The Borders policy says explicitly that the retailer and its subsidiaries and affiliates "believe that your personal information—including your purchase history, phone number(s), E-mail and residential addresses, and credit-card data—belongs to you. We collect this type of information to serve you better when you provide it to us, but we do not rent or sell your information to third parties."

After starting with that laudable goal, Borders (like many retailers) goes on to say that it can collect and share information with third parties to "improve your experience" and provides that users can "opt out" of certain uses. Borders also tells its customers that, in the event of an "acquisition or divestiture" customers' personal information may be an asset transferred, stating explicitly, "In the event that Borders or all of its assets are acquired in such a transaction, customer information would be one of the transferred assets."

So Borders is cool, right? It has effectively told its customers that, hey, if we go belly up your data is up for grabs—right? Almost, but not quite.

A privacy policy is the starting point, but not the ending point for the data relationship between a retailer and a customer. The real question should be, "is the transfer of this asset fair and reasonable?"

The federal bankruptcy law, 11 USC 363 (b)(1) provides that if a bankrupt company has a privacy policy "prohibiting the transfer of personally identifiable information about individuals to persons that are not affiliated with the debtor and if such policy is in effect on the date of the commencement of the [bankruptcy] case, then the trustee may not sell or lease personally identifiable information to any person" unless the sale is consistent with the privacy policy or if the court appoints a consumer privacy ombudsman who allows the sale or transfer under certain conditions.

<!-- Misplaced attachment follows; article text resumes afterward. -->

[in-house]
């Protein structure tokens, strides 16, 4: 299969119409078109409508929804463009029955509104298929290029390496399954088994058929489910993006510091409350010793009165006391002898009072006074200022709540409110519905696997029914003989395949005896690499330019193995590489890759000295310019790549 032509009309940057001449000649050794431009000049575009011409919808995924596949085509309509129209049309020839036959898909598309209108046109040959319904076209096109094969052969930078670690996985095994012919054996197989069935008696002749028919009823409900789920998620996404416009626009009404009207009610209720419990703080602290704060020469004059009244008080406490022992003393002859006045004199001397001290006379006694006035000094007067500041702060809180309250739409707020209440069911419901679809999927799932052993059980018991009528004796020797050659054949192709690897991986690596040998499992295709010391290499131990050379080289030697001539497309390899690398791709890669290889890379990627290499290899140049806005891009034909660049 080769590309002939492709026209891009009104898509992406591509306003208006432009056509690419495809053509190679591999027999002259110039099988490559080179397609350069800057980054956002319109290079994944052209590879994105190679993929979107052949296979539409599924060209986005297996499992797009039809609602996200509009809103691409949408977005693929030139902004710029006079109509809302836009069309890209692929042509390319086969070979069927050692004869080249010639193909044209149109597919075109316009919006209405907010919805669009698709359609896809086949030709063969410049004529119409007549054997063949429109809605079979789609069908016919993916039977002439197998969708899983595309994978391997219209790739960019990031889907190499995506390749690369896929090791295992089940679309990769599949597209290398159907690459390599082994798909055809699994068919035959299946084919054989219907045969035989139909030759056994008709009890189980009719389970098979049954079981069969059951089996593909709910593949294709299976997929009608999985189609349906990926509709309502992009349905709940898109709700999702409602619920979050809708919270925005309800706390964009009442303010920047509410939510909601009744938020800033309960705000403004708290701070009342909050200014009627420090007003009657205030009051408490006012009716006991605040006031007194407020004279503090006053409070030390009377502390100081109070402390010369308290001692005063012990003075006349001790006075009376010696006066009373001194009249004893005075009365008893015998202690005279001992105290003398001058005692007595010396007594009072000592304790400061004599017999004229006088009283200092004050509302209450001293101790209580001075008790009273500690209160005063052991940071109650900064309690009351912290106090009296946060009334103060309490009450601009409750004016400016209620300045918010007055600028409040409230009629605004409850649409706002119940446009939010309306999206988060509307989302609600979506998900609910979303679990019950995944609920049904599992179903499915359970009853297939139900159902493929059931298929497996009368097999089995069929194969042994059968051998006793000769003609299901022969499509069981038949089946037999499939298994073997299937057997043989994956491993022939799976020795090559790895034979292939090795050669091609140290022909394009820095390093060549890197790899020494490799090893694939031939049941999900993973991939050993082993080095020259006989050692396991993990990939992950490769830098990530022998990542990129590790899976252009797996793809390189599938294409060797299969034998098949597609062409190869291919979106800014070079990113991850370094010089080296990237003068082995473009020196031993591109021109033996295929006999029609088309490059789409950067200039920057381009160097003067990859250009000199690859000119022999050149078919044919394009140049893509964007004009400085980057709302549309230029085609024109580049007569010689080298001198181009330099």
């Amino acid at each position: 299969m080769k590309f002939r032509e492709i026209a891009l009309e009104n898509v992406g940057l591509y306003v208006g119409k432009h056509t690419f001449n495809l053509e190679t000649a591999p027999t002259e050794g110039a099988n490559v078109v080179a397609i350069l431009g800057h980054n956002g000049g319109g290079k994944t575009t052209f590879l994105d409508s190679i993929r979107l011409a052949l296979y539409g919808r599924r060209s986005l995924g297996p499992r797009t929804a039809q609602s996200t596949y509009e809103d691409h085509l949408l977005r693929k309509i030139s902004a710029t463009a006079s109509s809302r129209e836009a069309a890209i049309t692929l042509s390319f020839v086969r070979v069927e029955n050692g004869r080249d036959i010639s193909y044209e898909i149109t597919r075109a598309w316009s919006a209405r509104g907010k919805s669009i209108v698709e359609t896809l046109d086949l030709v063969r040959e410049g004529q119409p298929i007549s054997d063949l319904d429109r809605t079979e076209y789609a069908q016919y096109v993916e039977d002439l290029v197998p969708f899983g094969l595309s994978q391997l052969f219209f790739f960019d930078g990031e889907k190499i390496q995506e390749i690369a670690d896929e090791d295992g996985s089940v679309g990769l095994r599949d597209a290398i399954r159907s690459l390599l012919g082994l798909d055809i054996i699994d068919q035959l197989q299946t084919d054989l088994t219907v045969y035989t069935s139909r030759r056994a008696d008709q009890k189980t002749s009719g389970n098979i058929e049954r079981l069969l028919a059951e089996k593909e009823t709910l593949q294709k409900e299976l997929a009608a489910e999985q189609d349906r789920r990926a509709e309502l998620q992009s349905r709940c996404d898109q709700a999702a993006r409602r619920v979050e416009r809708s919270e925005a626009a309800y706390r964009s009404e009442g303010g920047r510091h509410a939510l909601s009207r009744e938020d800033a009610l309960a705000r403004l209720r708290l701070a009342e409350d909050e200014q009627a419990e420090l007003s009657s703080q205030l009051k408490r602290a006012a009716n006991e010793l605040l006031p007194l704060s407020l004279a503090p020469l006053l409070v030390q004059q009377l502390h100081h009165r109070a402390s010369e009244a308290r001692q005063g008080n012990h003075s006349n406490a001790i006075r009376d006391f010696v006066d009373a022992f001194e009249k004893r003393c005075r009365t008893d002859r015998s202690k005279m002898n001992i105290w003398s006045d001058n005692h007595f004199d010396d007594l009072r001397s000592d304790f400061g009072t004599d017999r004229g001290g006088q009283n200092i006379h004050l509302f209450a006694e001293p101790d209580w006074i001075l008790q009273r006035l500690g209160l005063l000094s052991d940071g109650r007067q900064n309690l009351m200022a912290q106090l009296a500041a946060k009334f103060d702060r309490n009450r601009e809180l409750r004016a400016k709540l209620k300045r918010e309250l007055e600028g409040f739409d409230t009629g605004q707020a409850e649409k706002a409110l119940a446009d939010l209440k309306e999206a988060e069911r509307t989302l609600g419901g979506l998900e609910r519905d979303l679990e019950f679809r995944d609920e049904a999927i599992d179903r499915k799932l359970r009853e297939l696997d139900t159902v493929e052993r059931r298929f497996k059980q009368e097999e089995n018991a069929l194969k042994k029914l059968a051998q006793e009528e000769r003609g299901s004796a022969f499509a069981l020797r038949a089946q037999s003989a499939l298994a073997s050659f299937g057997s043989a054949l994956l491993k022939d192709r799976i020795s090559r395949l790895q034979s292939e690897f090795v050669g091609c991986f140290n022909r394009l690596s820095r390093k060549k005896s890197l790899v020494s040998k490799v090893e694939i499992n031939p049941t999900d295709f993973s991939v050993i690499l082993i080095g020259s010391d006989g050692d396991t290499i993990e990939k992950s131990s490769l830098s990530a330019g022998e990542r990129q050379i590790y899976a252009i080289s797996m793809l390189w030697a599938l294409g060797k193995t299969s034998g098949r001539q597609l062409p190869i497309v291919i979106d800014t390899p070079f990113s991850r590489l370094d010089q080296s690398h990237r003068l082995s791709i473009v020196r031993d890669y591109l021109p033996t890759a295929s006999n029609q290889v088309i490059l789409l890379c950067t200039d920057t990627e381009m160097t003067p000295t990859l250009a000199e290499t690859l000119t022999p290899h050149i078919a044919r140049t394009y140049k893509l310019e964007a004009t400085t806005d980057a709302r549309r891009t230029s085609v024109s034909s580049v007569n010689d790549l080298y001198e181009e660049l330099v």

So here is the $64,000 question: Does the Borders policy "prohibit the transfer of personally identifiable information?" Yes. And no.So here is the $64,000 question: Does the Borders policy "prohibit the transfer of personally identifiable information?" Yes. And no. The main policy essentially says, we won't sell this data—typical stuff. But the bankruptcy part says that the data is an asset, and we can do what we want with it. So if Borders' customer data is sold to the highest bidder, would that be "consistent with the privacy policy" that allows the data to be disposed of? Technically, yes; but as a practical matter, no.

Take the case of the online magazine xy.com, which catered to gay and lesbian teens. Certainly its subscriber base contained sensitive information that the magazine told its customers would never be shared. When the magazine went bankrupt and its assets transferred to a new owner (even one who intended to continue publishing the magazine), this could not be done unless and until approved by a bankruptcy privacy ombudsman.

Imagine if the online magazine—and its assets, including subscriber information—were sold to anti-gay-rights organizations or organizations that wanted to "out" the subscribers or even organizations that wanted to target subscribers for mailings about curing their homosexual tendencies. I suggest that any transfer of personal information be consistent not only with the letter of the policy but with the purpose for which the data was given in the first place.

A number of years ago, a non-profit group called the Cult Awareness Network (CAN) provided help and support for families of members of what they considered cults. They had a mailing list of former cult members, resources to help family members and a lot of sensitive information.

The Church of Scientology sued CAN for other reasons and won the lawsuit, forcing the tiny non-profit into bankruptcy. CAN's only assets were its Web site and mailing list, both of which were acquired by the Church.

Thus, the combination of civil litigation and bankruptcy law could make what consumers believe to be personal information accessible by entities that they would never want to have it.

Retailers collecting personal information should take care to protect it even after their demise. Simply saying "your personal information becomes an asset if we declare bankruptcy" is not a privacy policy. It places almost no limitation on the use of the data. Anyone who acquires the company or its assets acquires the personal data. And that's not what your customers signed up for.

If you disagree with me, I'll see you in court, buddy. If you agree with me, however, I would love to hear from you.